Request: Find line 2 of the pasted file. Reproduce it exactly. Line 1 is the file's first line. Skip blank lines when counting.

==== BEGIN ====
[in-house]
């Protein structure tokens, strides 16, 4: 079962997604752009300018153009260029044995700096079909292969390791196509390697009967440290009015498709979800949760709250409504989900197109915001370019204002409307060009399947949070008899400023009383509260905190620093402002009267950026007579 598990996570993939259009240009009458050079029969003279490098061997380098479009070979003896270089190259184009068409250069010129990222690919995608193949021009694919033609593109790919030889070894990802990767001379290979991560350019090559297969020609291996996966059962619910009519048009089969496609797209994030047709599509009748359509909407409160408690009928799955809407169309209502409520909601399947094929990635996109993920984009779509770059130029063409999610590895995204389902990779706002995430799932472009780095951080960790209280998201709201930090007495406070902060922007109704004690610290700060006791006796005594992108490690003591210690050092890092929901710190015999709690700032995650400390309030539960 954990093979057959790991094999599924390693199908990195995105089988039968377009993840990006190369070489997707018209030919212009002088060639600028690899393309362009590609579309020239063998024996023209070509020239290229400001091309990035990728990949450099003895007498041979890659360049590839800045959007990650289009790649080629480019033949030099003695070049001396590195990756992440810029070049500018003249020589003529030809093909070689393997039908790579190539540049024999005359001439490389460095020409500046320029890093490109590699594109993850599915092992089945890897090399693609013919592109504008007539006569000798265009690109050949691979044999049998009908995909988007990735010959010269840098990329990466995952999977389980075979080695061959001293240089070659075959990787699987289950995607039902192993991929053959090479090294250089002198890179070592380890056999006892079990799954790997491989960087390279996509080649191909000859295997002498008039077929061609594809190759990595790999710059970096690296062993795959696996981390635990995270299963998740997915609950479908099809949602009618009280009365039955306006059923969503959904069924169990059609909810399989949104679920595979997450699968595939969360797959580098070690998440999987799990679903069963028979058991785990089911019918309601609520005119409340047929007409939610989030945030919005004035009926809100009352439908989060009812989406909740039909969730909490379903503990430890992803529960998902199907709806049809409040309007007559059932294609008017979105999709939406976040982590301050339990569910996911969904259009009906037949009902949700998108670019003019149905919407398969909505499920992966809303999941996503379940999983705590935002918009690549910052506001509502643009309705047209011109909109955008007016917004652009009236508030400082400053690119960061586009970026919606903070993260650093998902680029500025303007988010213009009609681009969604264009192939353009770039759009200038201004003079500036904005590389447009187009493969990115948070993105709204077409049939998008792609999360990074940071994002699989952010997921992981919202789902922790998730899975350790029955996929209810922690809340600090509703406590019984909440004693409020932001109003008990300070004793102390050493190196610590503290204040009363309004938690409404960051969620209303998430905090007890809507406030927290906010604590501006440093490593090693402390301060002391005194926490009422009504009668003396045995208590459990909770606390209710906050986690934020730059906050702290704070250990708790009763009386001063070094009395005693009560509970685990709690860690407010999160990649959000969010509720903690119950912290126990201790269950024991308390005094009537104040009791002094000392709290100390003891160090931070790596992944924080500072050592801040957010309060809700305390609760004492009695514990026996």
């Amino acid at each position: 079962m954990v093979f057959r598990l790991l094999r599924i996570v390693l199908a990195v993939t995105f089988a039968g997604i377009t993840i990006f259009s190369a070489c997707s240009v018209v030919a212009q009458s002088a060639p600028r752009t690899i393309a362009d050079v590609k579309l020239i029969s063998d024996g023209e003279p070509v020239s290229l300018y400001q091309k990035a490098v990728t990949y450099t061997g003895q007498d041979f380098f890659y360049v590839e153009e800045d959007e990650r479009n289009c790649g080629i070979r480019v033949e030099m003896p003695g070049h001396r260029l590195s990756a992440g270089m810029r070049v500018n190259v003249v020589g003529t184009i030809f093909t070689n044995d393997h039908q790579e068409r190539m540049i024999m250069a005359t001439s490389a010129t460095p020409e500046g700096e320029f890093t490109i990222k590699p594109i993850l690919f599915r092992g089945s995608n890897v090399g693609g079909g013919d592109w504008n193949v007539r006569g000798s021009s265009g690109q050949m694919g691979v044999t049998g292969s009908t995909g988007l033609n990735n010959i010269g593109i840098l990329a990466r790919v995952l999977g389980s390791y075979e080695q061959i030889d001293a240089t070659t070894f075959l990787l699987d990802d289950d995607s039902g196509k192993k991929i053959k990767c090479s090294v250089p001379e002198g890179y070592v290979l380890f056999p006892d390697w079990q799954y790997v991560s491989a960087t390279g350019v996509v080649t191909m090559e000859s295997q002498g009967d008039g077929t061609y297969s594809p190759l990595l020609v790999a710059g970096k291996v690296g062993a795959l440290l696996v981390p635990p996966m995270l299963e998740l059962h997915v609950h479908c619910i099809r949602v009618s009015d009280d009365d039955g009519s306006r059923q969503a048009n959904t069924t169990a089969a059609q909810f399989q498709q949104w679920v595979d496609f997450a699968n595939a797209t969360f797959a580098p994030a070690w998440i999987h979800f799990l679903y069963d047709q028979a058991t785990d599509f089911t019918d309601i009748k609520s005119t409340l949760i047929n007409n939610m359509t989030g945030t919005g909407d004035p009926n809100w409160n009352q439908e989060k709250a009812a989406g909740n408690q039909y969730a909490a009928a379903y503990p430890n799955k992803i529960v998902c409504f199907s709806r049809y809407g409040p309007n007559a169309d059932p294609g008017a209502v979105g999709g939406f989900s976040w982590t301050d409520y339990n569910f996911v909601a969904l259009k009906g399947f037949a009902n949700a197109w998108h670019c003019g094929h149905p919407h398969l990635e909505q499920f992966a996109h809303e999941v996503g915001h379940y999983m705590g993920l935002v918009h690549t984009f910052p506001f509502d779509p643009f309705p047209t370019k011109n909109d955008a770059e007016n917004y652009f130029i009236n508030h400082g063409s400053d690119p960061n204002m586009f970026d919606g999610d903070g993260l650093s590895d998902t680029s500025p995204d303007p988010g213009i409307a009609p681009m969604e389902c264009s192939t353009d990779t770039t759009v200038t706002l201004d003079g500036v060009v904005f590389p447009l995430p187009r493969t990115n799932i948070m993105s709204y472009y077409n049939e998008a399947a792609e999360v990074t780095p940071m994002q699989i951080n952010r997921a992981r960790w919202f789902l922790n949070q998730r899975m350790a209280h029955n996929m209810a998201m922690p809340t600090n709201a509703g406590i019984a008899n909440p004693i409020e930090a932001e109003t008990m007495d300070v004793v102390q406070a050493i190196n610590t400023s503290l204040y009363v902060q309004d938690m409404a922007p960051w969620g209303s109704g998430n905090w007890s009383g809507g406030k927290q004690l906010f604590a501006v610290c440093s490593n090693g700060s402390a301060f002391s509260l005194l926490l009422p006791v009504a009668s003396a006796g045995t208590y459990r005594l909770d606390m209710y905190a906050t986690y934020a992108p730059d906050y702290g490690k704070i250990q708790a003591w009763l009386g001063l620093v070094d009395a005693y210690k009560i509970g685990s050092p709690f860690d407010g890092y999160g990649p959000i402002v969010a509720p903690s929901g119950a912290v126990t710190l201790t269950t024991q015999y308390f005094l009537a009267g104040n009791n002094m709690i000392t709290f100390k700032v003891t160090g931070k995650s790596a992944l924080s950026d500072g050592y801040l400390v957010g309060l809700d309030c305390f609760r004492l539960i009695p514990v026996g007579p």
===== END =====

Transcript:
């Protein structure tokens, strides 16, 4: 079962997604752009300018153009260029044995700096079909292969390791196509390697009967440290009015498709979800949760709250409504989900197109915001370019204002409307060009399947949070008899400023009383509260905190620093402002009267950026007579 598990996570993939259009240009009458050079029969003279490098061997380098479009070979003896270089190259184009068409250069010129990222690919995608193949021009694919033609593109790919030889070894990802990767001379290979991560350019090559297969020609291996996966059962619910009519048009089969496609797209994030047709599509009748359509909407409160408690009928799955809407169309209502409520909601399947094929990635996109993920984009779509770059130029063409999610590895995204389902990779706002995430799932472009780095951080960790209280998201709201930090007495406070902060922007109704004690610290700060006791006796005594992108490690003591210690050092890092929901710190015999709690700032995650400390309030539960 954990093979057959790991094999599924390693199908990195995105089988039968377009993840990006190369070489997707018209030919212009002088060639600028690899393309362009590609579309020239063998024996023209070509020239290229400001091309990035990728990949450099003895007498041979890659360049590839800045959007990650289009790649080629480019033949030099003695070049001396590195990756992440810029070049500018003249020589003529030809093909070689393997039908790579190539540049024999005359001439490389460095020409500046320029890093490109590699594109993850599915092992089945890897090399693609013919592109504008007539006569000798265009690109050949691979044999049998009908995909988007990735010959010269840098990329990466995952999977389980075979080695061959001293240089070659075959990787699987289950995607039902192993991929053959090479090294250089002198890179070592380890056999006892079990799954790997491989960087390279996509080649191909000859295997002498008039077929061609594809190759990595790999710059970096690296062993795959696996981390635990995270299963998740997915609950479908099809949602009618009280009365039955306006059923969503959904069924169990059609909810399989949104679920595979997450699968595939969360797959580098070690998440999987799990679903069963028979058991785990089911019918309601609520005119409340047929007409939610989030945030919005004035009926809100009352439908989060009812989406909740039909969730909490379903503990430890992803529960998902199907709806049809409040309007007559059932294609008017979105999709939406976040982590301050339990569910996911969904259009009906037949009902949700998108670019003019149905919407398969909505499920992966809303999941996503379940999983705590935002918009690549910052506001509502643009309705047209011109909109955008007016917004652009009236508030400082400053690119960061586009970026919606903070993260650093998902680029500025303007988010213009009609681009969604264009192939353009770039759009200038201004003079500036904005590389447009187009493969990115948070993105709204077409049939998008792609999360990074940071994002699989952010997921992981919202789902922790998730899975350790029955996929209810922690809340600090509703406590019984909440004693409020932001109003008990300070004793102390050493190196610590503290204040009363309004938690409404960051969620209303998430905090007890809507406030927290906010604590501006440093490593090693402390301060002391005194926490009422009504009668003396045995208590459990909770606390209710906050986690934020730059906050702290704070250990708790009763009386001063070094009395005693009560509970685990709690860690407010999160990649959000969010509720903690119950912290126990201790269950024991308390005094009537104040009791002094000392709290100390003891160090931070790596992944924080500072050592801040957010309060809700305390609760004492009695514990026996």